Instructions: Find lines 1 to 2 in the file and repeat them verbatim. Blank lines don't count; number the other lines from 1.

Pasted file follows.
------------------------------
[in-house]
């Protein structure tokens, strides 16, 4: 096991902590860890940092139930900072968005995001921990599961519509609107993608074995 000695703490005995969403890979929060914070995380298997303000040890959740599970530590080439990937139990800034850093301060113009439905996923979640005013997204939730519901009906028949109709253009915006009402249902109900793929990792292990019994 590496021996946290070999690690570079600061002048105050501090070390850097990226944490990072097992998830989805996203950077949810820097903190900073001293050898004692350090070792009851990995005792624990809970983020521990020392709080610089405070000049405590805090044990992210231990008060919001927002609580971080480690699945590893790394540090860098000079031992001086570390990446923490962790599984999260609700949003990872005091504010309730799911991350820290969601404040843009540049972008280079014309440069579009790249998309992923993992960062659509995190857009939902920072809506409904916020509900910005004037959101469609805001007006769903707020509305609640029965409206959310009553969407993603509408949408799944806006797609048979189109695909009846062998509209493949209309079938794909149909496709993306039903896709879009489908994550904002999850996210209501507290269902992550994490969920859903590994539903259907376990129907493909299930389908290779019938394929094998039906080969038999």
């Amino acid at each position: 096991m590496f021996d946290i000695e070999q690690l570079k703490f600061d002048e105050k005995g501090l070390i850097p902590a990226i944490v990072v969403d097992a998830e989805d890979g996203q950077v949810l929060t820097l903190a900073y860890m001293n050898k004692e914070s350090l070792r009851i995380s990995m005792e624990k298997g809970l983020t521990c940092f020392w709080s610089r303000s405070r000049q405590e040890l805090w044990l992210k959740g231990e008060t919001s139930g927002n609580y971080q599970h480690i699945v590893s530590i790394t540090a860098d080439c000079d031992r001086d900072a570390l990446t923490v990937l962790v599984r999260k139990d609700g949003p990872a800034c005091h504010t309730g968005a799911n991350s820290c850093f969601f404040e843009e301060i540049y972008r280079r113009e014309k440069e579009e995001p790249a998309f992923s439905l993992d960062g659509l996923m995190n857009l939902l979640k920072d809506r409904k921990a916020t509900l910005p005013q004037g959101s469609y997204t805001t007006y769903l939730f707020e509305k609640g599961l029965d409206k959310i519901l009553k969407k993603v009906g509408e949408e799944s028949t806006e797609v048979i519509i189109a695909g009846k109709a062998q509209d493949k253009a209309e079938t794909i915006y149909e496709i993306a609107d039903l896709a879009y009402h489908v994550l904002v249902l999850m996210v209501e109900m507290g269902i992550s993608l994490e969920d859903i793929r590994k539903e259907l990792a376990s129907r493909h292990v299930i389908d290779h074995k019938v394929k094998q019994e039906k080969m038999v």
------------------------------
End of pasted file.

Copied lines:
[in-house]
């Protein structure tokens, strides 16, 4: 096991902590860890940092139930900072968005995001921990599961519509609107993608074995 000695703490005995969403890979929060914070995380298997303000040890959740599970530590080439990937139990800034850093301060113009439905996923979640005013997204939730519901009906028949109709253009915006009402249902109900793929990792292990019994 590496021996946290070999690690570079600061002048105050501090070390850097990226944490990072097992998830989805996203950077949810820097903190900073001293050898004692350090070792009851990995005792624990809970983020521990020392709080610089405070000049405590805090044990992210231990008060919001927002609580971080480690699945590893790394540090860098000079031992001086570390990446923490962790599984999260609700949003990872005091504010309730799911991350820290969601404040843009540049972008280079014309440069579009790249998309992923993992960062659509995190857009939902920072809506409904916020509900910005004037959101469609805001007006769903707020509305609640029965409206959310009553969407993603509408949408799944806006797609048979189109695909009846062998509209493949209309079938794909149909496709993306039903896709879009489908994550904002999850996210209501507290269902992550994490969920859903590994539903259907376990129907493909299930389908290779019938394929094998039906080969038999």